On a misty September afternoon high above the city in Bryan Cave’s new conference center atop One Kansas City Place, two dozen attorneys—
consisting mostly of the region’s more significant rainmakers—convened
to explore client development practices and the future of their industry.
Bryan Cave and Franke Schultz & Mullen sponsored the assembly, the 15th in Ingram’s annual Legal Industry Outlook series. In attendance were many featured “rainmakers” from Ingram’s present and past editions. Among the questions considered was what it takes to become one.
“I think the particular business we have chosen is, more than any other business in America, a people business,” said Perry Brandt,
office managing partner of Bryan Cave. In recruiting new attorneys, said Brandt, “You really have to look for the people skills and take a holistic approach in the person you’re evaluating to see if they have the people and social skills to see if they can succeed in the profession.” Brandt
co-chaired the assembly along with Nikki Cannezzaro, a partner with Franke Schultz & Mullen.
What It Takes
As an introductory question, participants were asked what they looked for in new recruits, especially those just coming out of law school. “What I’m looking for,” said Bill Beck, a partner with Lathrop & Gage, “is people who seem to have some real enthusiasm for what they’re about to start doing for a living and some judgment in the way they talk to people.”
“I look for someone who is going to fit within the culture of our firm,” said John Mullen of Franke Schultz & Mullen. “As a trial lawyer, I like young lawyers who come to me and say, ‘All I want is the opportunity to try cases.’” The one caveat that Mullen offered is that not as many cases are going to trial as in the past.
“What I look for,” said Herb Kohn, a senior partner at Bryan Cave, “and I can usually do this in about the first 30 seconds, which means the rest of the 29 minutes is wasted, but someone I feel good about taking with me to see a client or on their own to see a client.”
Unlike many of his colleagues, Roger Warren, managing partner at Sanders Warren & Russell, interviews everybody his firm hires, secretaries included. He agreed with Kohn that the first two minutes are critical. “There’s sort of an ‘it’ factor that’s hard to describe,” said Warren. Still, Warren added, in addition to being smart, “You have to have some fire in your belly, be prepared to face mean old lawyers and stare ’em down.”
For Dave Fenley, a partner at Husch Blackwell, the most critical asset beyond a good CV and a solid law school was that the candidate be “aggressive.”
Dave Frantze, a partner with Stinson Leonard Street, had another take al-together. “I like to see a hospitality mindset,” said Frantze. “I want somebody who feeds off and is energized by serving someone and receiving feedback from that person that says, ‘You did this right, I appreciate that.’”
John Schultz, a partner with Franke Schultz & Mullen, does much of his firm’s interviewing, as well. He regretted that too many of the lawyers he interviewed were just looking for a job. Schultz much preferred
those with “a burning desire to be a reputable lawyer with a good list of accomplishments.”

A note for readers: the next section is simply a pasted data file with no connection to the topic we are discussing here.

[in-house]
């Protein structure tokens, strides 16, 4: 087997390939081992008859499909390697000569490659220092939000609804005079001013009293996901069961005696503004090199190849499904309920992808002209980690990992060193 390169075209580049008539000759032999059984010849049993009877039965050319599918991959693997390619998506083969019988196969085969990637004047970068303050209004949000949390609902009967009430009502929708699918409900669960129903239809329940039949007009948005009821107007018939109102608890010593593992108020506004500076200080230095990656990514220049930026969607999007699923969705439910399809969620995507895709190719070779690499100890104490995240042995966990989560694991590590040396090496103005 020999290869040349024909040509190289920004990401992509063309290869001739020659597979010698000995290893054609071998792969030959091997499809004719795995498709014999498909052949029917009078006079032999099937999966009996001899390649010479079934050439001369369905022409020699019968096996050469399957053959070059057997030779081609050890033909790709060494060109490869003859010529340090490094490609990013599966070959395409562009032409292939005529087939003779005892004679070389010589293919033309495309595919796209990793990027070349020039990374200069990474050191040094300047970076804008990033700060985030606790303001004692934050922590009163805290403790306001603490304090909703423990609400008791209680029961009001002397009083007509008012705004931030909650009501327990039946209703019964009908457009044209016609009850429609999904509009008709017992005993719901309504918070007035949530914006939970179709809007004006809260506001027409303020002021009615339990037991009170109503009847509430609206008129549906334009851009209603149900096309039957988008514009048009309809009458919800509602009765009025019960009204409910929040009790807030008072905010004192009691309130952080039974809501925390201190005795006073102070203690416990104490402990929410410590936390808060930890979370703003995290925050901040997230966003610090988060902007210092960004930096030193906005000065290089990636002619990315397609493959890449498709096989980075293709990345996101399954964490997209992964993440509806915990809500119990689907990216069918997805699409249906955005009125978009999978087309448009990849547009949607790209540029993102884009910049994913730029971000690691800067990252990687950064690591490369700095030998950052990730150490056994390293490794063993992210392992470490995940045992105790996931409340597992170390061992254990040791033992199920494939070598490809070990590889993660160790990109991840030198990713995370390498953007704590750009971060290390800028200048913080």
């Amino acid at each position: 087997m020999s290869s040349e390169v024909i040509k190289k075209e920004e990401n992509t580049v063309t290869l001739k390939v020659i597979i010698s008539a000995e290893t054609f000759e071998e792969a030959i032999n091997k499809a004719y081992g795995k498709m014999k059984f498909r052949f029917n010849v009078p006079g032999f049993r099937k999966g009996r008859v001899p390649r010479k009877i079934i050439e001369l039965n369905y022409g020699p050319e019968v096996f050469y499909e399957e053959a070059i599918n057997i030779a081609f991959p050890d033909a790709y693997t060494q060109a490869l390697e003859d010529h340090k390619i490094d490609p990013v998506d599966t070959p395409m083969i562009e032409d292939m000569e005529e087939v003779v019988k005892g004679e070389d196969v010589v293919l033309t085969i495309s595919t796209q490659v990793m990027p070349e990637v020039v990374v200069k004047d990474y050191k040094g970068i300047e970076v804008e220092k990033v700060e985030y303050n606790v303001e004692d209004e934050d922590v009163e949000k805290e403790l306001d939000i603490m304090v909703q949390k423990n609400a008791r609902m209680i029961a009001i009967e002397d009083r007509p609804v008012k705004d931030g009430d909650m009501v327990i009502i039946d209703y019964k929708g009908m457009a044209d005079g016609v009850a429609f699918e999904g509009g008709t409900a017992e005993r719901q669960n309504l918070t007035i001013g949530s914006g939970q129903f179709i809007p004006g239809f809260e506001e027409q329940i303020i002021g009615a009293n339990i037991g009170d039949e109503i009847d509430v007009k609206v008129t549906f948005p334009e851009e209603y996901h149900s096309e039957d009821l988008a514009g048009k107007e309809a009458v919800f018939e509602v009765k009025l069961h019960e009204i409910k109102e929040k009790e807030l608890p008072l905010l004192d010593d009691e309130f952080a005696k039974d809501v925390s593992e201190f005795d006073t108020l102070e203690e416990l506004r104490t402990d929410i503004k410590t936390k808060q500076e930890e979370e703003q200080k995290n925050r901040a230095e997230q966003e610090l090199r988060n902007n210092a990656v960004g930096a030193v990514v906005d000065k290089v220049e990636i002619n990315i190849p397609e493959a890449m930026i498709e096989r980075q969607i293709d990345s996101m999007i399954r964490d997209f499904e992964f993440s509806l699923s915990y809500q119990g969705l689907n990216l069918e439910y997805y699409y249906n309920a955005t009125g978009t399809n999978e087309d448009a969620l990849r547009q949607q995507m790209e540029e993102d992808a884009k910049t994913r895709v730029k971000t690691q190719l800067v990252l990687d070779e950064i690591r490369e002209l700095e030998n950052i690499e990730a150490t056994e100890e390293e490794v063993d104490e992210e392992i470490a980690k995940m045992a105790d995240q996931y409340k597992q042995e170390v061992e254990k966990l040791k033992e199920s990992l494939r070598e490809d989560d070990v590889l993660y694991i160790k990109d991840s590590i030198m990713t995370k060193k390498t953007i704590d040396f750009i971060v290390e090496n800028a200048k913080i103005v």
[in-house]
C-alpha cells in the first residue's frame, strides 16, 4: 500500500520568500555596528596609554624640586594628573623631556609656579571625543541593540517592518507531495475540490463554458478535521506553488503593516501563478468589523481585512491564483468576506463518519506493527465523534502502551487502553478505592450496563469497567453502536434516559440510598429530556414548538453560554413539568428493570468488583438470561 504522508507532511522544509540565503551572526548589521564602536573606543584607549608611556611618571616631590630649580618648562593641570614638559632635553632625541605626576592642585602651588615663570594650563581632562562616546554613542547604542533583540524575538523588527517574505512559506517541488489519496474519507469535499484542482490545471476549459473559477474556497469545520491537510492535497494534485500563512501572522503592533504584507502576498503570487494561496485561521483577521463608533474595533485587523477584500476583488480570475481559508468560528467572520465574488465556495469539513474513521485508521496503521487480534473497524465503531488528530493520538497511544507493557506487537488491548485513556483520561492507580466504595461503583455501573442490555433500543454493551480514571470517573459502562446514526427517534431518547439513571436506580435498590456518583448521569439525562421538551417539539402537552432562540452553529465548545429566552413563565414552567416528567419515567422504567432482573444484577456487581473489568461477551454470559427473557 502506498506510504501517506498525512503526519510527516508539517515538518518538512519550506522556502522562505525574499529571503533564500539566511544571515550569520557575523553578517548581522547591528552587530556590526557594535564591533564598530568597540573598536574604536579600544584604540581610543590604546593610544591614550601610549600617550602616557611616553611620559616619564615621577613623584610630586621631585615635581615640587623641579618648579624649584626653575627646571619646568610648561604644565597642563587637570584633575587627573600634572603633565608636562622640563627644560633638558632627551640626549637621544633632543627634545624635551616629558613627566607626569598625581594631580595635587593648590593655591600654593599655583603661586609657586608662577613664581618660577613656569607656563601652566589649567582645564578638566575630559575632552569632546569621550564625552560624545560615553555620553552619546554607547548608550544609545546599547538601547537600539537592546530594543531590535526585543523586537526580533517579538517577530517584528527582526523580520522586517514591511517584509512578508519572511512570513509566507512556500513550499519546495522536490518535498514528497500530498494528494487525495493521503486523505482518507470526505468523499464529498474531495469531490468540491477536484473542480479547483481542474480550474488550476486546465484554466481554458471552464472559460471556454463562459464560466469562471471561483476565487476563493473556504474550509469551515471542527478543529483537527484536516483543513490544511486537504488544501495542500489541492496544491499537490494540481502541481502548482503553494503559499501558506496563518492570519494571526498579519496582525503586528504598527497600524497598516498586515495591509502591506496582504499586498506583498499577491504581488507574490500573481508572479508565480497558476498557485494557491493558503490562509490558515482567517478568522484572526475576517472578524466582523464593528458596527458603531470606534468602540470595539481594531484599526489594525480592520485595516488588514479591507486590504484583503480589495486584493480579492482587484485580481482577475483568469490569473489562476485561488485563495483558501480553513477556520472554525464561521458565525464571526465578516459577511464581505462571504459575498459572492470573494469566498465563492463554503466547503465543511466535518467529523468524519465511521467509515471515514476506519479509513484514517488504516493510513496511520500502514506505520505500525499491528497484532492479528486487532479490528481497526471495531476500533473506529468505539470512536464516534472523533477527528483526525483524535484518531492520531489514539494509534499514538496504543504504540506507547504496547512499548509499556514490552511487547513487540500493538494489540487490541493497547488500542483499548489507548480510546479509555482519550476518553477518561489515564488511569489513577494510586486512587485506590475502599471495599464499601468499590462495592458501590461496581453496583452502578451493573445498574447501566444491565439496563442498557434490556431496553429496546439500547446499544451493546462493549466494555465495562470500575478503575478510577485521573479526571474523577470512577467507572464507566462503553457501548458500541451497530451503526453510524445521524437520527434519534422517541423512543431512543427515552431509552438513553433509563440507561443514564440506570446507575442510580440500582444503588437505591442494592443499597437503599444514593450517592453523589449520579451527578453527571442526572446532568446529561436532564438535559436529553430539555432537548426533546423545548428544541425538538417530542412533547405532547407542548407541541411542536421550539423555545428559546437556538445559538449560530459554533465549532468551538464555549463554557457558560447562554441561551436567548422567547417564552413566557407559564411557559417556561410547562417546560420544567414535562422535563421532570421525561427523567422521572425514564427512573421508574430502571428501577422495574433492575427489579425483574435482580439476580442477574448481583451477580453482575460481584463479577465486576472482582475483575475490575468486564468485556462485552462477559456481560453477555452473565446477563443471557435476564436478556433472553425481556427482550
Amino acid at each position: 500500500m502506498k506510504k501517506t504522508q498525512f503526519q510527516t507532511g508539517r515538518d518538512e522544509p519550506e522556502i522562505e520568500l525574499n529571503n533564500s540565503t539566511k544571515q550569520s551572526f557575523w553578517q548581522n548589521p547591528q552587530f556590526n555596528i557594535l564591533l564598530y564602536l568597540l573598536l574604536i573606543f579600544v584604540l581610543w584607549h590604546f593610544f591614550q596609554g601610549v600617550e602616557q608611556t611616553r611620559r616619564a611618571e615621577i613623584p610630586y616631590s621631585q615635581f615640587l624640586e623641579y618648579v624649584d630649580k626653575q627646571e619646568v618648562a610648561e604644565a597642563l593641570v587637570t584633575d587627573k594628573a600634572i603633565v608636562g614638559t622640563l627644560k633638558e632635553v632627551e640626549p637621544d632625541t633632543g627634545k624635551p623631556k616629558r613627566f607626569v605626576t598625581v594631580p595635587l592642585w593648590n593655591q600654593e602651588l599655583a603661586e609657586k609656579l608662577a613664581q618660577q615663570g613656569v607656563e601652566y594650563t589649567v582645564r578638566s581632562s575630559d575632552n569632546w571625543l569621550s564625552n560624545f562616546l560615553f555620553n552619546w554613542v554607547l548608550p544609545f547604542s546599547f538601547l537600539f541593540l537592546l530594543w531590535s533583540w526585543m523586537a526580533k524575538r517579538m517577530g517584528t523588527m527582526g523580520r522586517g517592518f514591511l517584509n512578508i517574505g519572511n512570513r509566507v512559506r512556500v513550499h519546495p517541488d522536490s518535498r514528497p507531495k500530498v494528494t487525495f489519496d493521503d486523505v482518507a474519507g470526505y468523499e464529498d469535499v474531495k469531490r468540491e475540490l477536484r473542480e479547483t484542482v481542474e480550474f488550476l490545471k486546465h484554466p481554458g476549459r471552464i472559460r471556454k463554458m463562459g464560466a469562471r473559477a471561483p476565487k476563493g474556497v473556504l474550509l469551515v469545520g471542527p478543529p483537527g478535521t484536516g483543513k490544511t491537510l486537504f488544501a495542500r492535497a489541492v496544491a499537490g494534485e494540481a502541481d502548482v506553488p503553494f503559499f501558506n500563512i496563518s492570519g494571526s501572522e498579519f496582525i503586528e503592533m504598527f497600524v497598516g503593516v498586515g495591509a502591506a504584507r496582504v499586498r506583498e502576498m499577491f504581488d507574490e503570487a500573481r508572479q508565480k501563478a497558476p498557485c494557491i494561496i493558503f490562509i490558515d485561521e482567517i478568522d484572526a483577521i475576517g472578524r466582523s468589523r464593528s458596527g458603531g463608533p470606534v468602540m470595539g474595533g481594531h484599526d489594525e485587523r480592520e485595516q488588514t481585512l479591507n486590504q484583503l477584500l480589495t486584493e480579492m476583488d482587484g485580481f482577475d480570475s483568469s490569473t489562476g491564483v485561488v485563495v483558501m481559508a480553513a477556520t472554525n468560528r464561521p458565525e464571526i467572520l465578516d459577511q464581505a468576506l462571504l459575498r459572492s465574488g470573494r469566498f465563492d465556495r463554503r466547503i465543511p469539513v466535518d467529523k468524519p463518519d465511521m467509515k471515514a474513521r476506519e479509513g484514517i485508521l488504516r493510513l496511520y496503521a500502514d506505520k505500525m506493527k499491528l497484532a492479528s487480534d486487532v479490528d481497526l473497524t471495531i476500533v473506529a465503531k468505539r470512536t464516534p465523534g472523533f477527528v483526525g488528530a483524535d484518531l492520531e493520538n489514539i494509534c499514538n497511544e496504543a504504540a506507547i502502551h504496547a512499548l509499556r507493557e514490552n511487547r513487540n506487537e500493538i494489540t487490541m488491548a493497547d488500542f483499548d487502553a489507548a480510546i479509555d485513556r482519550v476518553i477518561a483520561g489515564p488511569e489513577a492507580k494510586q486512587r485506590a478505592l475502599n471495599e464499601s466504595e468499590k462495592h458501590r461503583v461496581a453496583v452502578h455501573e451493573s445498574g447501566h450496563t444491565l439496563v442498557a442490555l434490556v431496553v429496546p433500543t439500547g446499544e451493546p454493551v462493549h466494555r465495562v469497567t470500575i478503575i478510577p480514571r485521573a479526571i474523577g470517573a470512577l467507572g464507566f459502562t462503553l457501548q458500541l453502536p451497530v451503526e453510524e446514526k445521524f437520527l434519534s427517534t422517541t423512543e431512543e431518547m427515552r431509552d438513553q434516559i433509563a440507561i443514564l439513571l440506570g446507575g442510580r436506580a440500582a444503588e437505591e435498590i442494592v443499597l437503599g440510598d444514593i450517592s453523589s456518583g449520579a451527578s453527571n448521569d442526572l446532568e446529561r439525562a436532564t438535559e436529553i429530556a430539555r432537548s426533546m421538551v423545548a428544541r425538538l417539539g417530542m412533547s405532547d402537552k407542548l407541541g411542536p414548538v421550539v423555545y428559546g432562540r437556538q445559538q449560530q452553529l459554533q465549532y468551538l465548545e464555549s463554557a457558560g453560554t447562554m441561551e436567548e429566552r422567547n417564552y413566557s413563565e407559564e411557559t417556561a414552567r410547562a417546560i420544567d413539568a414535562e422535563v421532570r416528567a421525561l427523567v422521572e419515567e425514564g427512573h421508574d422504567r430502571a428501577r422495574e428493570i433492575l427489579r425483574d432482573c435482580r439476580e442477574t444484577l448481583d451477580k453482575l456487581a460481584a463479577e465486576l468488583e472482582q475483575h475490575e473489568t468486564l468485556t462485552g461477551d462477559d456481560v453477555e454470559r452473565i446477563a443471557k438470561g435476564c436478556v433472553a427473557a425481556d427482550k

“I learned long ago the way to be successful is to hire people smarter than yourself,” said Jim Ash, a partner at Husch Blackwell. “So I hire people that are smarter than me.” Ash looks especially at non-legal work experience. “I really think it’s important for people who know what real life’s about.”
Jim Oliver, managing partner with Foulston Siefkin, made the salient point that, in hiring a new attorney, a firm makes a significant investment. This puts a premium on character, ambition, loyalty, and “the kind of personality you can work with.”
“I know a lot of people in this room,” said Pete Smith in his inimitably precise way, “and what it sounds to me like is, people look for themselves when they get ready to hire.” The chairman of McDowell Rice Smith & Buchanan, Smith also puts an emphasis on how well people write. More than a little skeptical of resumes and writing samples, Smith tests would-be recruits on the spot. “Each sentence must have a subject and a predicate,” said Smith. “And if they have that, the [applicants] are headed in the right direction.”
Perry Brandt asked his colleagues a question that is answered on no known resume: namely, how to predict future rainmakers.
Jeff Simon, managing partner at Husch Blackwell, made the point that
law is essentially a service industry that requires a “service mentality.” The qualities that make young attorneys attractive to the firms that hire them—intensity and desire, among others—make them attractive to clients.
“You have to look at everybody the way they are,” said John Snyder, managing partner of the Kansas City office of Dentons. Some are very good at building relations. Some are so technically sound that people will seek them out. And some will only be a service partner, able and willing enough to do the work, “and you need those people, too.”
“Most rainmakers,” said Rob Adams, a partner at Shook, Hardy & Bacon, “make connections with people. They truly care about the people.” He cited his fellow Shook, Hardy partner, Harvey Kaplan, as an example. “When he meets somebody, especially a client, he will learn everything appropriately to be learned about that person,” said Adams, “and they’ll be friends for life.”
Kaplan was not of the opinion that rainmaking skills could be taught. “People either have it or they don’t have it,” he said. “It’s a people business. It’s making connections. It’s having a little foresight to be kind to people that you’re dealing with in every respect, because you never know where those people are going to end up.”
“I completely agree you can’t teach talent,” said Jim Ash. “But what you can do is unlock it. And you can squelch it.” Husch Blackwell, Ash explained, has a direct mentoring program in which senior partners help get new associates involved in the community.